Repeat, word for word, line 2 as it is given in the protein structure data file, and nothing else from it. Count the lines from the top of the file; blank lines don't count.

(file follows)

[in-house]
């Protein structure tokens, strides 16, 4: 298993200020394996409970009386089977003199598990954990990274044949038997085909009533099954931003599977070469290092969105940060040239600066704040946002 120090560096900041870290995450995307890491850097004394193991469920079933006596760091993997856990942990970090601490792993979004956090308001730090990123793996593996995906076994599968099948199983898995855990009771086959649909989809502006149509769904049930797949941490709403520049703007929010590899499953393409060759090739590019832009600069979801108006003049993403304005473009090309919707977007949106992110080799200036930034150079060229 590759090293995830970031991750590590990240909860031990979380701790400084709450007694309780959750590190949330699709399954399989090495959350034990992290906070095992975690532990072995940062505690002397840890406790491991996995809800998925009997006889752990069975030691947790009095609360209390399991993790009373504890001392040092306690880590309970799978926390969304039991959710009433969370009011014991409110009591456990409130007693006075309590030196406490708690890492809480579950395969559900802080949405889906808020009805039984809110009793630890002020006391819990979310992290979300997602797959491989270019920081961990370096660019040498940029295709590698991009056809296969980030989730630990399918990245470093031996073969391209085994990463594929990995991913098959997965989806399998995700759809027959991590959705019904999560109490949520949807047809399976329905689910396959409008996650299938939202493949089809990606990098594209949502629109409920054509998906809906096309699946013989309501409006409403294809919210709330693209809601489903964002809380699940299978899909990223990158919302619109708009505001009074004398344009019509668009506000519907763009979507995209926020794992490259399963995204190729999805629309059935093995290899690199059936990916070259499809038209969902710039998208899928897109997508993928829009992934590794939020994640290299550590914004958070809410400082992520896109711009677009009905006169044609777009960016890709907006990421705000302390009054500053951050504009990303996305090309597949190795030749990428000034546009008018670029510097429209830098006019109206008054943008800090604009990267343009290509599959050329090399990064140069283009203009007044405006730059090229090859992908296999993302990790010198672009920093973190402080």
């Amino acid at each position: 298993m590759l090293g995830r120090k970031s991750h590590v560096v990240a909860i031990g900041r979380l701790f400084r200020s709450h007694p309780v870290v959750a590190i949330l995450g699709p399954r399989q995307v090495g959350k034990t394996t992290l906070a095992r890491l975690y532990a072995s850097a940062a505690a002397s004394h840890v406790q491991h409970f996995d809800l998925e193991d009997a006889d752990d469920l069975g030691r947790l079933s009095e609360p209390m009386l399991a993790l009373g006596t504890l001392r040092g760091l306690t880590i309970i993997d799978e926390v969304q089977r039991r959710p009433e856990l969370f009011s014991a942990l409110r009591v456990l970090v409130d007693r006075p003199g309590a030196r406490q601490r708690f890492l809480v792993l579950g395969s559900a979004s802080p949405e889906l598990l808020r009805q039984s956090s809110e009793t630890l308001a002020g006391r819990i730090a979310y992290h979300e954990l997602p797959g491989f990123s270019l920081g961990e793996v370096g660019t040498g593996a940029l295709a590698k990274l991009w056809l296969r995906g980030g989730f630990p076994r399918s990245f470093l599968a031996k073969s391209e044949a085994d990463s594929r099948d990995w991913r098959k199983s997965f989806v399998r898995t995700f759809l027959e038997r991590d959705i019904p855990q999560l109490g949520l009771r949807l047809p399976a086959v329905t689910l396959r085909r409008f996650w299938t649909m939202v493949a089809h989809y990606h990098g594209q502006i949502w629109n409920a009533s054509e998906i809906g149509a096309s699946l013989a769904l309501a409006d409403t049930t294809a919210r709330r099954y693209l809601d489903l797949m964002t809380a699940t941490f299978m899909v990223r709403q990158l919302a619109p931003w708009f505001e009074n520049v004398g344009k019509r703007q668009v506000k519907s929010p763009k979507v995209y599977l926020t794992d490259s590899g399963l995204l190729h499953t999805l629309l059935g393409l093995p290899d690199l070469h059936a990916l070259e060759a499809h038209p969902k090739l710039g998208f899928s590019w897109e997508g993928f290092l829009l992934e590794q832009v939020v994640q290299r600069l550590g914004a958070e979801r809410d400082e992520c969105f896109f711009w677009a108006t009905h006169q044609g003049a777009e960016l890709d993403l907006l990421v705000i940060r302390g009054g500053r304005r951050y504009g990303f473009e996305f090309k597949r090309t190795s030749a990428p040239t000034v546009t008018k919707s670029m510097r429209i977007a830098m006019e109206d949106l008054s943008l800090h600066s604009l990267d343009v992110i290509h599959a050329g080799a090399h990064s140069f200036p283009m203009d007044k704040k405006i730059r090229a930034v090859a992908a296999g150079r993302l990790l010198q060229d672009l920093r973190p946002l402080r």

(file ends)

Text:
């Protein structure tokens, strides 16, 4: 298993200020394996409970009386089977003199598990954990990274044949038997085909009533099954931003599977070469290092969105940060040239600066704040946002 120090560096900041870290995450995307890491850097004394193991469920079933006596760091993997856990942990970090601490792993979004956090308001730090990123793996593996995906076994599968099948199983898995855990009771086959649909989809502006149509769904049930797949941490709403520049703007929010590899499953393409060759090739590019832009600069979801108006003049993403304005473009090309919707977007949106992110080799200036930034150079060229 590759090293995830970031991750590590990240909860031990979380701790400084709450007694309780959750590190949330699709399954399989090495959350034990992290906070095992975690532990072995940062505690002397840890406790491991996995809800998925009997006889752990069975030691947790009095609360209390399991993790009373504890001392040092306690880590309970799978926390969304039991959710009433969370009011014991409110009591456990409130007693006075309590030196406490708690890492809480579950395969559900802080949405889906808020009805039984809110009793630890002020006391819990979310992290979300997602797959491989270019920081961990370096660019040498940029295709590698991009056809296969980030989730630990399918990245470093031996073969391209085994990463594929990995991913098959997965989806399998995700759809027959991590959705019904999560109490949520949807047809399976329905689910396959409008996650299938939202493949089809990606990098594209949502629109409920054509998906809906096309699946013989309501409006409403294809919210709330693209809601489903964002809380699940299978899909990223990158919302619109708009505001009074004398344009019509668009506000519907763009979507995209926020794992490259399963995204190729999805629309059935093995290899690199059936990916070259499809038209969902710039998208899928897109997508993928829009992934590794939020994640290299550590914004958070809410400082992520896109711009677009009905006169044609777009960016890709907006990421705000302390009054500053951050504009990303996305090309597949190795030749990428000034546009008018670029510097429209830098006019109206008054943008800090604009990267343009290509599959050329090399990064140069283009203009007044405006730059090229090859992908296999993302990790010198672009920093973190402080």